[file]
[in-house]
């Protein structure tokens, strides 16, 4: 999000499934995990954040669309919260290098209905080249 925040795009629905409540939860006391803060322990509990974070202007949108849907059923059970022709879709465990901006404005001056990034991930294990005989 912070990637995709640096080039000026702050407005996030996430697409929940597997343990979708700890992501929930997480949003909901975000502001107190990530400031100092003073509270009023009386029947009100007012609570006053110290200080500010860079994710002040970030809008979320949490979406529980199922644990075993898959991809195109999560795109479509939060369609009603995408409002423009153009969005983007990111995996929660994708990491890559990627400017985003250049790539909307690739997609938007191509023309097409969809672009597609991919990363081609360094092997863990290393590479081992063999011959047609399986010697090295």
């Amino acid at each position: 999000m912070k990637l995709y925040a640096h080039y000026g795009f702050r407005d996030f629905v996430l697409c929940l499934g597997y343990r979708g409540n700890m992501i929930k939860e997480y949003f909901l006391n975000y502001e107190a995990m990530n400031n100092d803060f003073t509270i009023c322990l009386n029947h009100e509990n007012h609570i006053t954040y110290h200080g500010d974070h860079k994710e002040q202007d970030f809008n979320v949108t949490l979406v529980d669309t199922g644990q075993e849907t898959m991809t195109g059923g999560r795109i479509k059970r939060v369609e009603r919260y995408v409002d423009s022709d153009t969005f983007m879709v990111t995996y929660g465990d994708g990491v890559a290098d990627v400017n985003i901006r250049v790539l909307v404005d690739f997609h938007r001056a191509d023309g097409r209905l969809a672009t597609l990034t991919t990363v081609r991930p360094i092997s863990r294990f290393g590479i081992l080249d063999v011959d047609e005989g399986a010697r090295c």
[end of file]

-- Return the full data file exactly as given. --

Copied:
[in-house]
């Protein structure tokens, strides 16, 4: 999000499934995990954040669309919260290098209905080249 925040795009629905409540939860006391803060322990509990974070202007949108849907059923059970022709879709465990901006404005001056990034991930294990005989 912070990637995709640096080039000026702050407005996030996430697409929940597997343990979708700890992501929930997480949003909901975000502001107190990530400031100092003073509270009023009386029947009100007012609570006053110290200080500010860079994710002040970030809008979320949490979406529980199922644990075993898959991809195109999560795109479509939060369609009603995408409002423009153009969005983007990111995996929660994708990491890559990627400017985003250049790539909307690739997609938007191509023309097409969809672009597609991919990363081609360094092997863990290393590479081992063999011959047609399986010697090295």
């Amino acid at each position: 999000m912070k990637l995709y925040a640096h080039y000026g795009f702050r407005d996030f629905v996430l697409c929940l499934g597997y343990r979708g409540n700890m992501i929930k939860e997480y949003f909901l006391n975000y502001e107190a995990m990530n400031n100092d803060f003073t509270i009023c322990l009386n029947h009100e509990n007012h609570i006053t954040y110290h200080g500010d974070h860079k994710e002040q202007d970030f809008n979320v949108t949490l979406v529980d669309t199922g644990q075993e849907t898959m991809t195109g059923g999560r795109i479509k059970r939060v369609e009603r919260y995408v409002d423009s022709d153009t969005f983007m879709v990111t995996y929660g465990d994708g990491v890559a290098d990627v400017n985003i901006r250049v790539l909307v404005d690739f997609h938007r001056a191509d023309g097409r209905l969809a672009t597609l990034t991919t990363v081609r991930p360094i092997s863990r294990f290393g590479i081992l080249d063999v011959d047609e005989g399986a010697r090295c």